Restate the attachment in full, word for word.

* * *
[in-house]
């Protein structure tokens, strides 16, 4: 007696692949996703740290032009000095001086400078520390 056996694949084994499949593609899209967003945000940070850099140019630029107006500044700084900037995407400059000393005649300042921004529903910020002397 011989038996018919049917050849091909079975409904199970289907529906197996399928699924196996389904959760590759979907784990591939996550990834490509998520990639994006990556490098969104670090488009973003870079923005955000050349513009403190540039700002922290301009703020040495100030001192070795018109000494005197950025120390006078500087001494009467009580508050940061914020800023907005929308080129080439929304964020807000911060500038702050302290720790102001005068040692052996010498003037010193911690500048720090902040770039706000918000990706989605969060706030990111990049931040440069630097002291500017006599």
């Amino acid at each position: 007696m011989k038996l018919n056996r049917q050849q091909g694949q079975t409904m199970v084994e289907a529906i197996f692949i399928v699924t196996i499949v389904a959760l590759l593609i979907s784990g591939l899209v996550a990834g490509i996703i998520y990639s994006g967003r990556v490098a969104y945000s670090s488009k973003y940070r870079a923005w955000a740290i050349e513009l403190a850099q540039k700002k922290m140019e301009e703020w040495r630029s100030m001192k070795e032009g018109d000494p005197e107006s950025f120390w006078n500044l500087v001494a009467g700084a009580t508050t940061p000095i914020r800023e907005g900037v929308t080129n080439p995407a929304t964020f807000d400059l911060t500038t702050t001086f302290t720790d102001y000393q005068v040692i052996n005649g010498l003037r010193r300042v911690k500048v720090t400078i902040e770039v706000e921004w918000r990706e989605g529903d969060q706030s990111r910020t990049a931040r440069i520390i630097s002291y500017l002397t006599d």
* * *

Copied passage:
[in-house]
């Protein structure tokens, strides 16, 4: 007696692949996703740290032009000095001086400078520390 056996694949084994499949593609899209967003945000940070850099140019630029107006500044700084900037995407400059000393005649300042921004529903910020002397 011989038996018919049917050849091909079975409904199970289907529906197996399928699924196996389904959760590759979907784990591939996550990834490509998520990639994006990556490098969104670090488009973003870079923005955000050349513009403190540039700002922290301009703020040495100030001192070795018109000494005197950025120390006078500087001494009467009580508050940061914020800023907005929308080129080439929304964020807000911060500038702050302290720790102001005068040692052996010498003037010193911690500048720090902040770039706000918000990706989605969060706030990111990049931040440069630097002291500017006599």
């Amino acid at each position: 007696m011989k038996l018919n056996r049917q050849q091909g694949q079975t409904m199970v084994e289907a529906i197996f692949i399928v699924t196996i499949v389904a959760l590759l593609i979907s784990g591939l899209v996550a990834g490509i996703i998520y990639s994006g967003r990556v490098a969104y945000s670090s488009k973003y940070r870079a923005w955000a740290i050349e513009l403190a850099q540039k700002k922290m140019e301009e703020w040495r630029s100030m001192k070795e032009g018109d000494p005197e107006s950025f120390w006078n500044l500087v001494a009467g700084a009580t508050t940061p000095i914020r800023e907005g900037v929308t080129n080439p995407a929304t964020f807000d400059l911060t500038t702050t001086f302290t720790d102001y000393q005068v040692i052996n005649g010498l003037r010193r300042v911690k500048v720090t400078i902040e770039v706000e921004w918000r990706e989605g529903d969060q706030s990111r910020t990049a931040r440069i520390i630097s002291y500017l002397t006599d």